John Denver

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“Country roads take me home, to the place where I belong, West Virginia, mountain momma, take me home, country roads”

A country song’s core lies in the soulful music of the soil and carefully crafted words that glorify the nature. Imagine yourself sinking in memories as you drive through a steep mountain way flanked by Pines and Rhododendron flowers, with John Denver playing in the CD player. With his “Country roads take me home” you can always relate your journey homebound. Or perhaps his ‘Sunshine on my shoulder’ may make your winter mornings. Such is his charisma, his music weaved with magic won a million hearts and counting no matter his unfortunate death.

Denver entered the country music scene in 1920s’way before Country music gained fame in America. The Rock and Pop lovers however didn’t quite bond with his music as it was straightforward and not psychedelic. They however later had to give in as Denver without any doubt carried on with his campaign to cast nature as the hero in his songs. As someone quite rightly said, if you give 50s’ to Elvis, 60s’ to Beatles, then you will have to admit John Denver dominated the 70s’.

Denver’s wide wings were brought into popularity in the year 1943 and it remained unchanged till 1997. He was born to a Mexican father, a U.S Air force pilot who didn’t approve of his son’s heed to start a career in music. Denver, however, after many clashes with his father took him on board to pursue a career in music. His grandmother was his guiding angel in his musical career who herself was a great fan of country music. Denver received his first Gibson guitar as a gift from his grand mom which had him over the moon. He would spend hours listening to country music of that era in his grandmother’s farm in Oklahoma, United States. Later on, when his family shifted to Forth Worth, Texas, he attended Texas Tech University (Dept of Architecture) in Lubbock and joined a folk music group called Alpine trio which helped him find his feet in the music scene.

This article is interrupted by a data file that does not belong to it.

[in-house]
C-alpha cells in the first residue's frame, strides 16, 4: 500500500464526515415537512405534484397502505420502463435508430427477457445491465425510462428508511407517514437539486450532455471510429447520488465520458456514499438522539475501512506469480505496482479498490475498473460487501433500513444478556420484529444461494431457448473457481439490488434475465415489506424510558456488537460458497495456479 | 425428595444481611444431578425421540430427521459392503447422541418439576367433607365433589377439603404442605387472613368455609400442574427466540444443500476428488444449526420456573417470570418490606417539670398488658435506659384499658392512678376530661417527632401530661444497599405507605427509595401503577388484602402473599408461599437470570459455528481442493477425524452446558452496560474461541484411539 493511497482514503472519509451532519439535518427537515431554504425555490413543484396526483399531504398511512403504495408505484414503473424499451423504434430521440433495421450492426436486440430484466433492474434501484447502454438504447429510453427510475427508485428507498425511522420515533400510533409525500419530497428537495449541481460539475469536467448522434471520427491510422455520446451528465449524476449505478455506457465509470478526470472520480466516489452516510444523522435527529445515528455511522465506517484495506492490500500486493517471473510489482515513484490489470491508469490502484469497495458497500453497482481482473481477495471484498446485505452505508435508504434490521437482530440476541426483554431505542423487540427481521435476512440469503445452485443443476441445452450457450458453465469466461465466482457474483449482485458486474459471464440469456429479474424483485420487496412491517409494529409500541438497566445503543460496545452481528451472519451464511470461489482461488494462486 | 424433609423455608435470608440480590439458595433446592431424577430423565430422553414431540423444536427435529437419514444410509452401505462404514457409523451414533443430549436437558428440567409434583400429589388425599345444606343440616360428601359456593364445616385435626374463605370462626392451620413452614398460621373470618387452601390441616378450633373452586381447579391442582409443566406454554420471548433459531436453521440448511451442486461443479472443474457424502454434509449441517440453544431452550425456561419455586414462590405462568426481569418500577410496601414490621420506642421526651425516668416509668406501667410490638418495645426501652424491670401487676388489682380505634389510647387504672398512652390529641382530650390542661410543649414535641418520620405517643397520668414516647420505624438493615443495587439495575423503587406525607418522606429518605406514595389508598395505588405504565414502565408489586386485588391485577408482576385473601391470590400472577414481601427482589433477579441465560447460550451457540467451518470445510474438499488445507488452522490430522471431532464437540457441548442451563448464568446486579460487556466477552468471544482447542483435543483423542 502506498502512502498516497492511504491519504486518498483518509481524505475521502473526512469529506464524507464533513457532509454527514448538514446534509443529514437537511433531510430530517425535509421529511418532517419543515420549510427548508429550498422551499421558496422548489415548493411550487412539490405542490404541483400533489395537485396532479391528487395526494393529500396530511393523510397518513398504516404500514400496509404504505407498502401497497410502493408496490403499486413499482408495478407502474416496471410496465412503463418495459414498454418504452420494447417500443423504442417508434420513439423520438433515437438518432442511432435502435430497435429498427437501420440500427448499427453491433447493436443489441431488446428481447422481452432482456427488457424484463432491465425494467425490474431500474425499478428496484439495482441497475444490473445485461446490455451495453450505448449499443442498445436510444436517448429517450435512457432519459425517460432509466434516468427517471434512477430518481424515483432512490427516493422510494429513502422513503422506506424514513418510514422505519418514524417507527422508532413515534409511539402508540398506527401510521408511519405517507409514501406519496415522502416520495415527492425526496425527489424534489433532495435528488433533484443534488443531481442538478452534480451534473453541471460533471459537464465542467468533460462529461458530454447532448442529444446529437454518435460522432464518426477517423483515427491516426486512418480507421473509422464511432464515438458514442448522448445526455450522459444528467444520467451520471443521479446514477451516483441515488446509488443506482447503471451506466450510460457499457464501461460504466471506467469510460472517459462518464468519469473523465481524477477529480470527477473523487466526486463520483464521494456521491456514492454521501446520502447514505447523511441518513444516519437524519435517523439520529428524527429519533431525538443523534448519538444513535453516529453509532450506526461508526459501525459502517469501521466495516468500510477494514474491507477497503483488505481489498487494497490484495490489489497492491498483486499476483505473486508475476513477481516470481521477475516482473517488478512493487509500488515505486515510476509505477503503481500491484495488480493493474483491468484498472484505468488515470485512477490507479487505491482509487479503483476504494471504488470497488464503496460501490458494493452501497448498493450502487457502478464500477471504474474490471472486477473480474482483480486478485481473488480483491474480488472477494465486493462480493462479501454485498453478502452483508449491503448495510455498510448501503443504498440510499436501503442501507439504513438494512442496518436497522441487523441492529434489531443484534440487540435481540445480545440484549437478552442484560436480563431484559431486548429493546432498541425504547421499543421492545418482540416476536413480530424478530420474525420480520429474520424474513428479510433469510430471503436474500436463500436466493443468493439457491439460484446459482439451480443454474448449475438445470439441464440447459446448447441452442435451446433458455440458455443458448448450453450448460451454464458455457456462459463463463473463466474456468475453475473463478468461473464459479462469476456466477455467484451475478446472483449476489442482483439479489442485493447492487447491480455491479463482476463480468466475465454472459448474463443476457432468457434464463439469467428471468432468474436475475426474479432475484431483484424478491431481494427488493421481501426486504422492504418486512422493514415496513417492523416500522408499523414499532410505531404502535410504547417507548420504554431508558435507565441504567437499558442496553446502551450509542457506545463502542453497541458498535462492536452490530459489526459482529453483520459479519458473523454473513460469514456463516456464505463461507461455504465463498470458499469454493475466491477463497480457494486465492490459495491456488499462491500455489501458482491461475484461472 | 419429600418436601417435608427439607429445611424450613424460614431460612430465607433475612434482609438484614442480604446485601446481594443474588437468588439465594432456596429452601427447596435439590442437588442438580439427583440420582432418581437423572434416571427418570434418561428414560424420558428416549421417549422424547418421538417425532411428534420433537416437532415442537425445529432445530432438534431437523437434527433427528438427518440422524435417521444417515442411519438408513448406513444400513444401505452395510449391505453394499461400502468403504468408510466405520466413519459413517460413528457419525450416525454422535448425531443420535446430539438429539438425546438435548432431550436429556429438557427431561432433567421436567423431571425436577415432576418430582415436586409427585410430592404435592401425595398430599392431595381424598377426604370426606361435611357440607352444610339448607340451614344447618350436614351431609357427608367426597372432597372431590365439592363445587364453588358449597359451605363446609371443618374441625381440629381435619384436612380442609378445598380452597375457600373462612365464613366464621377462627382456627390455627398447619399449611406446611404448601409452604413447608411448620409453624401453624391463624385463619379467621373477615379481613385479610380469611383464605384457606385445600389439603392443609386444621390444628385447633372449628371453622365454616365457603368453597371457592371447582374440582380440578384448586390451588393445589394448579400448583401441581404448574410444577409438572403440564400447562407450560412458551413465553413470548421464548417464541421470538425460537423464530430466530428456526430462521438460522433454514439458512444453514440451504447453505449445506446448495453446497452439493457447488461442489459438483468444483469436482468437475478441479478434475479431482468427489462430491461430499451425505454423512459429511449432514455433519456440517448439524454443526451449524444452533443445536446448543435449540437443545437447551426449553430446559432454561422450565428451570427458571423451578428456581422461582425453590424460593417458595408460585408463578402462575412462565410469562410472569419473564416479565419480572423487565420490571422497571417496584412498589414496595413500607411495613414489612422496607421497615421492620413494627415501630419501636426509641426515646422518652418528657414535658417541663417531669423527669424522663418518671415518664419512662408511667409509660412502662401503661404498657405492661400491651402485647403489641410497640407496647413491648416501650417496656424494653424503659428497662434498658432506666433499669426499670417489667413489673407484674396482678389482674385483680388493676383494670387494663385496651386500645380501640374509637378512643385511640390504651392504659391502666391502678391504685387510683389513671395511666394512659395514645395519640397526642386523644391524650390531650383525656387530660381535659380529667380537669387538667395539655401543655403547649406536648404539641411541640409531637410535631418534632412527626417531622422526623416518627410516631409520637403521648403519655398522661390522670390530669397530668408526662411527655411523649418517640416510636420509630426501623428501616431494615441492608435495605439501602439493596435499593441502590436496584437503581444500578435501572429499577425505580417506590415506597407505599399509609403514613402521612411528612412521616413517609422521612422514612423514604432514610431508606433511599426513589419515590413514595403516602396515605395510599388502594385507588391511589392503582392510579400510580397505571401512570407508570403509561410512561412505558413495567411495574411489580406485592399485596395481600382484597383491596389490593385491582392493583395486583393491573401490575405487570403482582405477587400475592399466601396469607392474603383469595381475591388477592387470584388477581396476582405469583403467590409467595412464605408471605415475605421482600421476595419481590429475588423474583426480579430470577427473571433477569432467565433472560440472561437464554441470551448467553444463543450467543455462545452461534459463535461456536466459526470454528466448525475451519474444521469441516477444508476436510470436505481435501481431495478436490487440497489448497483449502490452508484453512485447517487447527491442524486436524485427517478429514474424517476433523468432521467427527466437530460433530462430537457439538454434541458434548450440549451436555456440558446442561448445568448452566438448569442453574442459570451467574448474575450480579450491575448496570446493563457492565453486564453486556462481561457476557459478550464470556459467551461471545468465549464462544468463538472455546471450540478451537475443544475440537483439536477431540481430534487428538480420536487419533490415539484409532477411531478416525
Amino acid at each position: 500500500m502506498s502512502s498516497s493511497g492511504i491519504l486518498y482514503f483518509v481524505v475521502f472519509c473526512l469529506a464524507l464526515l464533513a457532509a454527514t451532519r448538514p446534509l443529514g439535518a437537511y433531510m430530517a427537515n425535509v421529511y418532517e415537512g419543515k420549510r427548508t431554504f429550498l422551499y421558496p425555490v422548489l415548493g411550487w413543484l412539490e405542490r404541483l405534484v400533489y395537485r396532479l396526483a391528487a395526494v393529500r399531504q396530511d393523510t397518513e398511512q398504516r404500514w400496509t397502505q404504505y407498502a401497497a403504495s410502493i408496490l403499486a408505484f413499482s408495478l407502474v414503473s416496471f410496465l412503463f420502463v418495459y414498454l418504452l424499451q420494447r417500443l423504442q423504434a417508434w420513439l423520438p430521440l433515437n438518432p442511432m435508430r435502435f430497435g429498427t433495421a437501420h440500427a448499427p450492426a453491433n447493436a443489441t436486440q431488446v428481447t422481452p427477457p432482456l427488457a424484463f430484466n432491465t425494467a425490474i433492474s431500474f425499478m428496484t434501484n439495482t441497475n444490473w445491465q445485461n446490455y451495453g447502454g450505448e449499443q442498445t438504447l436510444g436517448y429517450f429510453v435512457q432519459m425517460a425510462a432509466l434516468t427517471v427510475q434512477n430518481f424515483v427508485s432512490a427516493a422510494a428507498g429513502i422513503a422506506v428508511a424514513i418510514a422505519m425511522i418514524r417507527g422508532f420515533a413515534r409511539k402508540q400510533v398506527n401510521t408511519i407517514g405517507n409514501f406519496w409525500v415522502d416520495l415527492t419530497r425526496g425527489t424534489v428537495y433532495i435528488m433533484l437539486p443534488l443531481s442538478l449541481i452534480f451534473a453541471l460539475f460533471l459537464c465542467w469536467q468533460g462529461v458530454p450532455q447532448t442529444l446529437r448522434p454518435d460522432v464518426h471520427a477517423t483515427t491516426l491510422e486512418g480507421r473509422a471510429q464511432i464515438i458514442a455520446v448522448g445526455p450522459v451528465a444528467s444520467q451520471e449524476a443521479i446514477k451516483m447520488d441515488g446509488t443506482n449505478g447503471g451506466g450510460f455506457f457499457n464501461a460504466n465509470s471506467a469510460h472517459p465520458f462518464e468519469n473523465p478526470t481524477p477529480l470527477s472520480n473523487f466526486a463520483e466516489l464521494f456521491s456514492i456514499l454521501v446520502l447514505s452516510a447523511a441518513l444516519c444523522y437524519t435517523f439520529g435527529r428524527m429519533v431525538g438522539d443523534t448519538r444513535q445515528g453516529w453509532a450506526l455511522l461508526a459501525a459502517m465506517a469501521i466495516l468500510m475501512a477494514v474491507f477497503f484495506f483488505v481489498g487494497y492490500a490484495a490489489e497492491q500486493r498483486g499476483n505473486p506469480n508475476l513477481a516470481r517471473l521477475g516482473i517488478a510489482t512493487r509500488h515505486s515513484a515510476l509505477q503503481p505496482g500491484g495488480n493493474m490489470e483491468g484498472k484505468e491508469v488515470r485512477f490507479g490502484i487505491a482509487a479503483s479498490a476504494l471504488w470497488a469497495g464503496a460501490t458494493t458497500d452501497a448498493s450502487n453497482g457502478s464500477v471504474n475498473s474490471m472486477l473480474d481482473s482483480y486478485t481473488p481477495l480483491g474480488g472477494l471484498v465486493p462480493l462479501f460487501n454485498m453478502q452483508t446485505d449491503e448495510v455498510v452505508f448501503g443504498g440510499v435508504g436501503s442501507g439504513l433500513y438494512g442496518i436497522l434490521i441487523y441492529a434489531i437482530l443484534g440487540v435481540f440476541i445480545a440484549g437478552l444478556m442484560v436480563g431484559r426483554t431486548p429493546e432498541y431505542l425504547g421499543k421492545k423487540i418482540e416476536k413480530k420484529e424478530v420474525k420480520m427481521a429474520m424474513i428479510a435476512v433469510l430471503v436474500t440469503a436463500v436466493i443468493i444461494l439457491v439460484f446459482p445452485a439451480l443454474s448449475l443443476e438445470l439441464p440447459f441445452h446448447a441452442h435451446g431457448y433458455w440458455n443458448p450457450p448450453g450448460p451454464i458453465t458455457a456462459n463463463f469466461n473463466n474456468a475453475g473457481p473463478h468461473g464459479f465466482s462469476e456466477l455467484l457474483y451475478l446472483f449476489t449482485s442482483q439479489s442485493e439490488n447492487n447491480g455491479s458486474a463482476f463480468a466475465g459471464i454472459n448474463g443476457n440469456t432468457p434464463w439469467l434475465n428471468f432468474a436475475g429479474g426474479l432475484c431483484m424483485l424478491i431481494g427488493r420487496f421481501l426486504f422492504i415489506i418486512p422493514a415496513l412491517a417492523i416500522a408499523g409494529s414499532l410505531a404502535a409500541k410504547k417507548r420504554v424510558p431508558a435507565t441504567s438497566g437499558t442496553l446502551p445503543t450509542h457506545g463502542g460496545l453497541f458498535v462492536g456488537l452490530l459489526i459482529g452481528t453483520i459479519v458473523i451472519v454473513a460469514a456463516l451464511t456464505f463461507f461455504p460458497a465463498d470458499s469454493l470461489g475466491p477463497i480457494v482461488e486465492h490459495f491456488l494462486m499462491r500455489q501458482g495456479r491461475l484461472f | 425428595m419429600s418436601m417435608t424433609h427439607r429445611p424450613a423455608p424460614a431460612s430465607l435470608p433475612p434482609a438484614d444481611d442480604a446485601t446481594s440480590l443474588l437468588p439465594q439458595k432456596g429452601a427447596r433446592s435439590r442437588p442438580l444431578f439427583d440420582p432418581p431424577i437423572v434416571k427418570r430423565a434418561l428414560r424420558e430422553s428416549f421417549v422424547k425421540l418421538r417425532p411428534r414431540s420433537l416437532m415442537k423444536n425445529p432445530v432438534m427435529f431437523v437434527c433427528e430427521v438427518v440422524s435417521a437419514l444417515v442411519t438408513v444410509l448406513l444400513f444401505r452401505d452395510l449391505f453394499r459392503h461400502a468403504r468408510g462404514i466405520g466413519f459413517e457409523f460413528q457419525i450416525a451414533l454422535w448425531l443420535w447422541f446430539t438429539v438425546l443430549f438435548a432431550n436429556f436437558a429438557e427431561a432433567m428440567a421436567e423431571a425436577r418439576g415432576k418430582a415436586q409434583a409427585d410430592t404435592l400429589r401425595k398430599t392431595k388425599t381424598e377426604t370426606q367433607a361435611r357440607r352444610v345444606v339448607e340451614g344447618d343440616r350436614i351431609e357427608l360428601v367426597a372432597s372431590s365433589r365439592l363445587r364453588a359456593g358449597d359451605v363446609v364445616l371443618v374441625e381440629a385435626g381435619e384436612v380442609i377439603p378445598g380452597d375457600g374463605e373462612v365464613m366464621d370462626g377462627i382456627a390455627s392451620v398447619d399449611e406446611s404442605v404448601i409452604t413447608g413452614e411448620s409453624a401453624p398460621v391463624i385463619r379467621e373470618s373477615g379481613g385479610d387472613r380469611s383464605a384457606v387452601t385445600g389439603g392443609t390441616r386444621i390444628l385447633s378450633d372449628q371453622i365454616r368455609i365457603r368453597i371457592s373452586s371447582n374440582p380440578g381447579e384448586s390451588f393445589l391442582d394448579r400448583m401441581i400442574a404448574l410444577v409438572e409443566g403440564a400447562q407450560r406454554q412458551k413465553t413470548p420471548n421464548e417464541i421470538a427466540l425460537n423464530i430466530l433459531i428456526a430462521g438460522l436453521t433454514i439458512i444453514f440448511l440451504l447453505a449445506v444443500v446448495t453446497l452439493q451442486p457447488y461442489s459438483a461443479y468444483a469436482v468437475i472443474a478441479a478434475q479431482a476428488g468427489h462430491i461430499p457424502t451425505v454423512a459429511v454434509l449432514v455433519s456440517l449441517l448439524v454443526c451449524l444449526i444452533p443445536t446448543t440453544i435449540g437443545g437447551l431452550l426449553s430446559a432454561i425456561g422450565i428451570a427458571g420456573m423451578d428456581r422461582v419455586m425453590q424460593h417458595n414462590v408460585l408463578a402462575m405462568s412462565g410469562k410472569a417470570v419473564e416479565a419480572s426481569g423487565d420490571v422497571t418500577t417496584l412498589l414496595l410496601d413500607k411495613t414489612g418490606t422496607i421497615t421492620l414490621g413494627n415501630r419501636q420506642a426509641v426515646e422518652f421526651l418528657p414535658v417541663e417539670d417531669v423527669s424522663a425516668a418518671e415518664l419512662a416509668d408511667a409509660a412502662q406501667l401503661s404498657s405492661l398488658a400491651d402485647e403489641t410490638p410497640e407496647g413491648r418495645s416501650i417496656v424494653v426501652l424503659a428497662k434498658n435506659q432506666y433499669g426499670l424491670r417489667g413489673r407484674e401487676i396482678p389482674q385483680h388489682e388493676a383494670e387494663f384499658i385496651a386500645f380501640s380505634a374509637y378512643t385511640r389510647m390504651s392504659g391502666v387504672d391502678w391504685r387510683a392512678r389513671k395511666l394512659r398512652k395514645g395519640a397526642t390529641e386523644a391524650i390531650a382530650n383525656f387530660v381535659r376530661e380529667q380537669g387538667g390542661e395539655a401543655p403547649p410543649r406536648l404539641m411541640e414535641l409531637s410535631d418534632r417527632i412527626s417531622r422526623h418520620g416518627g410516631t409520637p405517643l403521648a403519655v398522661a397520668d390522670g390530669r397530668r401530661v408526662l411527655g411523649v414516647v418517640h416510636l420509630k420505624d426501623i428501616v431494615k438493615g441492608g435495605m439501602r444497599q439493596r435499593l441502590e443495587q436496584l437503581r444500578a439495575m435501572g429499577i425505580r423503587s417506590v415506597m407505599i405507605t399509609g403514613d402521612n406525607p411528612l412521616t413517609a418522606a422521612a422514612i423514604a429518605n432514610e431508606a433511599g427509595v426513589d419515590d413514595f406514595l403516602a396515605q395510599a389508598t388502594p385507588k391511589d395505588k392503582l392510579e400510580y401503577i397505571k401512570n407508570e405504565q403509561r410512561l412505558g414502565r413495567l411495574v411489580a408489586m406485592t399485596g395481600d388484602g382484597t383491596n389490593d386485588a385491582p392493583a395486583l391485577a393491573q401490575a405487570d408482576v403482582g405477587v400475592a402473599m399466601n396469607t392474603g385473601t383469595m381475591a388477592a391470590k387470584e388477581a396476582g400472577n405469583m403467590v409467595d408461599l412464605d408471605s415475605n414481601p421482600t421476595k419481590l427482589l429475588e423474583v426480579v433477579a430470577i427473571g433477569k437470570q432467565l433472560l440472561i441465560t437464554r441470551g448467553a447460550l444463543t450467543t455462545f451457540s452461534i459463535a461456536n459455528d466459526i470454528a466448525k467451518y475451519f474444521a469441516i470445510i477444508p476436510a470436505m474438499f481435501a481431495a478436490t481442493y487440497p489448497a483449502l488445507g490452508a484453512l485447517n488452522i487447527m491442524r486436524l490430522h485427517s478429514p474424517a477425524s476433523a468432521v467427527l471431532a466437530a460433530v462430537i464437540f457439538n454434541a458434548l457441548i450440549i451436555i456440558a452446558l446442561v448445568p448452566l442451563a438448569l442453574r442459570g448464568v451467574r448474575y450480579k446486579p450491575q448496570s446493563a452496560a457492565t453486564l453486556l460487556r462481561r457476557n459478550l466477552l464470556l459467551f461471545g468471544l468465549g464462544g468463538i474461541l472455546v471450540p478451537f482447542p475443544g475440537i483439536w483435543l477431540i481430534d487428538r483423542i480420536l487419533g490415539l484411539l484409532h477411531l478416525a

Nature’s spirituality and its gifts were never missed by Denver’s watchful eyes; they always had a key role each in its platter when it came to Denver’s music. Denver later cut out a dash and grew a huge fan of pop, adult contemporary music contrary to his ‘Annie’s song’ and “Thank god I’m a country boy’ always being at the receiving point of ridicule. He dedicated ‘Annie’s song’ to his first wife and made no bones about making it distinctly romantic and warm. I still get ripples in my heart when Annie’s song is turned on.

“You fill up my senses, like a night in the forest, like the mountains in spring time, like a walk in the rain, like a storm in the desert, like a sleepy blue ocean, you fill up my senses, come fill me again”

Although a little mushy, but both the songs became household names for the country purists.

Then there was “Rocky Mountain high” which was considered as the most important song of Denver. It gave a leg up to the generation that came out off the Woodstock era, who wanted to raise families, and who solely liked peaceful and less chaotic music.

His music always had a message of saving the earth, and as for that he mixed song, poetry to make it appear more interesting in his concerts. The music he created was a refuge for the people who found it suffocating in chaotic city life, a gush of rejuvenating breeze so to say.

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